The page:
c.              he who has been begotten of God overcomes the world - 5:4-5

1)             it is not the person, but his/her birth from God, that overcomes the world - 5:4a

Here we see the reason stated for the assertion in v. 3. The reason why his commandments are not burdensome is because we now have the power, by virtue of the new birth and the resultant "seed" of God and indwelling Holy Spirit, to keep them! The phrase "whatever is born of God" is neuter, most likely pointing to the power of the new birth itself.

2)             the victory which overcomes the world is our faith - 5:4b

This "faith" is our faith in Christ, in particular, our faith in who he is (God in human flesh = the incarnation) and what he has done (propitiation for our sins = atonement). But what precisely is the "victory" or "overcoming" that we experience? Is it 1) conversion (hence a victory over sin and death); 2) decisive rejection of the false teachers; 3) an ongoing victory over the lust of the flesh, the lust of the eyes, the pride of life; 4) an ongoing victory over the temptation of the world; 5) victory over Satan? Or is it all of the above?

3)             he who has such a victory is he who believes that Jesus is the Son of God - 5:5

D.            A Digression: Christ, three witnesses, and a verdict - 5:6-12

Having briefly mentioned faith in Christ or belief in his full deity in 5:5, John proceeds to discuss the testimony borne to him and its inevitable verdict.

1.              the nature of the testimony: the witnesses to Christ are 3 - 5:6-9

a.              Christ is he who came by both water and blood - 5:6

Among the many theories about this statement, I mention three.

*          Some say water and blood refer to the two sacraments or ordinances of the church: water = baptism and blood = the Lord's Supper. This was the view of both Luther and Calvin. Whereas "water" may well point to baptism, "blood" is an odd way of describing the Lord's Supper. After all, blood is one of the things signified, not the sign or symbol itself. And what of Christ's body? Also, John says Christ "came" by water and blood. How did he "come" by the ordinance of the Lord's Supper?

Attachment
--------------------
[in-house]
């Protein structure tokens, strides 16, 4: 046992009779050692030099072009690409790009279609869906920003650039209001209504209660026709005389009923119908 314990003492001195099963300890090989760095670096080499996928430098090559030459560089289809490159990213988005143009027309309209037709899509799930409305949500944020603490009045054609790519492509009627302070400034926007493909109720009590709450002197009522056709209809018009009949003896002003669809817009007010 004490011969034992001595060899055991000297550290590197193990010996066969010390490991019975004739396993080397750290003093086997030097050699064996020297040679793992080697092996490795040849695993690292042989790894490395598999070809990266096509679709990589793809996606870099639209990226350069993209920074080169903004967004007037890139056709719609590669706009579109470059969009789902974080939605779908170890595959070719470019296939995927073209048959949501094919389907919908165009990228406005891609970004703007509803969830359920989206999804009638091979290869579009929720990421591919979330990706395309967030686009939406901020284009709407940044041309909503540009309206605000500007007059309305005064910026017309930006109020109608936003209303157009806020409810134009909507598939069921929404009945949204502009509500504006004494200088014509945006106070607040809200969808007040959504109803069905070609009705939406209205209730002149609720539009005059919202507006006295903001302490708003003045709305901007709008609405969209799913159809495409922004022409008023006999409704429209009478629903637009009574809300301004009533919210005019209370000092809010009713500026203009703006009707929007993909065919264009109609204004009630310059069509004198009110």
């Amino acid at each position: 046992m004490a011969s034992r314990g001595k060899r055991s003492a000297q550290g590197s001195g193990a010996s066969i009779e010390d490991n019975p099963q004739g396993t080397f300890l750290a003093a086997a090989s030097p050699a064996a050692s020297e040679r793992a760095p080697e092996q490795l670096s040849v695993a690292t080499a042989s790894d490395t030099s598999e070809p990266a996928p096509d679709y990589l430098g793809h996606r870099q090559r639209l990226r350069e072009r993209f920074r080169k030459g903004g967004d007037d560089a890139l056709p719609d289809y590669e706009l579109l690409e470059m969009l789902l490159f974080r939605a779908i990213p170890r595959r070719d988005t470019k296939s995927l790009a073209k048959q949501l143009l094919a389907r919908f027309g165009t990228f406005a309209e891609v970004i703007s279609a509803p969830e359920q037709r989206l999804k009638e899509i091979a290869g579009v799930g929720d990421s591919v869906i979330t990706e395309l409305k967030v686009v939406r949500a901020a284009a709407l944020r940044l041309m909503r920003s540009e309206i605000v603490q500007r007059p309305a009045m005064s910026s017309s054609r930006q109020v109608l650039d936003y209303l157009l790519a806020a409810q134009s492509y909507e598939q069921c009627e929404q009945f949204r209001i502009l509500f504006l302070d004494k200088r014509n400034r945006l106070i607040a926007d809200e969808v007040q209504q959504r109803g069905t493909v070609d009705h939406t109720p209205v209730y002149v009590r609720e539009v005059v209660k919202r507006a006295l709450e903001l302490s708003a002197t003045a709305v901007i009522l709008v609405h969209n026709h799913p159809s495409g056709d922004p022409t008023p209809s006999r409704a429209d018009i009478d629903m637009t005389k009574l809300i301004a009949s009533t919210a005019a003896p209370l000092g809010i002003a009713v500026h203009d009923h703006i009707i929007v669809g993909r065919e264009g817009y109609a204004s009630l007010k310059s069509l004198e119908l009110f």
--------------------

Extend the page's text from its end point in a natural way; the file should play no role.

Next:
*          Some say water and blood refer to that which poured from the side of Jesus when pierced with the spear during his crucifixion. This is possible, but the water and blood came "out" of him. He did not come "by/through" them. Furthermore, as Burge notes, the closing phrase of v. 6 ("not by water only but by water and blood") indicates that "John is making a counterpoint to some claim involving only (or primarily) water" (202).

*          Others say water and blood refer, respectively, to the baptism and death of Jesus, the former that by which he was commissioned and empowered for his work and the latter that by which his work was finished. This would certainly refute the false teachers by showing that Jesus was the "Christ" before and during the baptism and during and after the cross. It wasn't "at" the water (baptism) that Jesus "became" the Christ, but Jesus who "is" the Christ came through the water. The second half of v. 5 is a repetitive and emphatic declaration by John required because of the gnostic notion that the "Christ" left or departed from Jesus before the cross. John says No. It wasn't just Jesus who bled. It was Jesus Christ!

Some have suggested that 'water is indeed a reference to baptism, but rather than the baptism that Jesus himself experienced it is the ministry of baptism that Jesus himself performed (cf. John 3:22,26; 4:1-2). But it seems strange to say that Jesus 'came by water = he performed the baptism of others.

b.              the three which agree in their witness to Christ are (1) the Spirit who is truth, (2) the water, and (3) the blood - 5:7-8

c.              it is God who has thus borne witness to his Son, a far more compelling testimony than any man could give - 5:9

The reason why the three agree is because it is God who is behind them. The three form a single testimony to Christ. God bore witness to his Son at his baptism, at his death, and now through his Spirit.

2.              the result of the testimony: he who believes in the Son has both the witness in himself and eternal life, whereas the unbeliever makes God a liar and does not have life - 5:10-12

a.              the contrasted results of belief and unbelief are startling: he who believes has the witness in himself; he who does not believe has made a liar of God - 5:10

The believer is given a yet deeper assurance by the inner witness of the Holy Spirit that he/she was right in trusting Christ! On the other hand, to refuse God's testimony concerning his Son is to say, "God, you are a liar!"

Kruse does not believe that the 'witness or 'testimony that the believer has 'in himself is the inner witness of the Spirit. He believes that 'the testimony believers have in themselves is the true testimony concerning Jesus Christ which they heard from the eyewitnesses and have accepted and internalised (181).

b.              since life is in the Son, he who believes has life, he who believes not has not life - 5:11-12